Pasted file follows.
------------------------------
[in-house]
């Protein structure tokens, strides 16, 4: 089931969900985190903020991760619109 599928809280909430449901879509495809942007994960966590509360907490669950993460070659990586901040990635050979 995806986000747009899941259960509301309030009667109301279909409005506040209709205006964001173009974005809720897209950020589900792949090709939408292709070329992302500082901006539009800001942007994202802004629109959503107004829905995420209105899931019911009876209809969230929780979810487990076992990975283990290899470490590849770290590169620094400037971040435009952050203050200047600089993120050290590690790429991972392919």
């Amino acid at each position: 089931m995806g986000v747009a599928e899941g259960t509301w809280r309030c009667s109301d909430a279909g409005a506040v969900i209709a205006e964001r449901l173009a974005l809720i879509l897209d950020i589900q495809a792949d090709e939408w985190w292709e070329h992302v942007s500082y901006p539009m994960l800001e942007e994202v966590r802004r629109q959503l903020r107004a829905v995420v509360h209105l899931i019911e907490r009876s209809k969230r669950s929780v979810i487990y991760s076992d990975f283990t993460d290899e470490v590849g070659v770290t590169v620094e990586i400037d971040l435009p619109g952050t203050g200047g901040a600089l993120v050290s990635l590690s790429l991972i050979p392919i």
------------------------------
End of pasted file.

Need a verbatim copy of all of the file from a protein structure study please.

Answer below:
[in-house]
């Protein structure tokens, strides 16, 4: 089931969900985190903020991760619109 599928809280909430449901879509495809942007994960966590509360907490669950993460070659990586901040990635050979 995806986000747009899941259960509301309030009667109301279909409005506040209709205006964001173009974005809720897209950020589900792949090709939408292709070329992302500082901006539009800001942007994202802004629109959503107004829905995420209105899931019911009876209809969230929780979810487990076992990975283990290899470490590849770290590169620094400037971040435009952050203050200047600089993120050290590690790429991972392919």
């Amino acid at each position: 089931m995806g986000v747009a599928e899941g259960t509301w809280r309030c009667s109301d909430a279909g409005a506040v969900i209709a205006e964001r449901l173009a974005l809720i879509l897209d950020i589900q495809a792949d090709e939408w985190w292709e070329h992302v942007s500082y901006p539009m994960l800001e942007e994202v966590r802004r629109q959503l903020r107004a829905v995420v509360h209105l899931i019911e907490r009876s209809k969230r669950s929780v979810i487990y991760s076992d990975f283990t993460d290899e470490v590849g070659v770290t590169v620094e990586i400037d971040l435009p619109g952050t203050g200047g901040a600089l993120v050290s990635l590690s790429l991972i050979p392919i």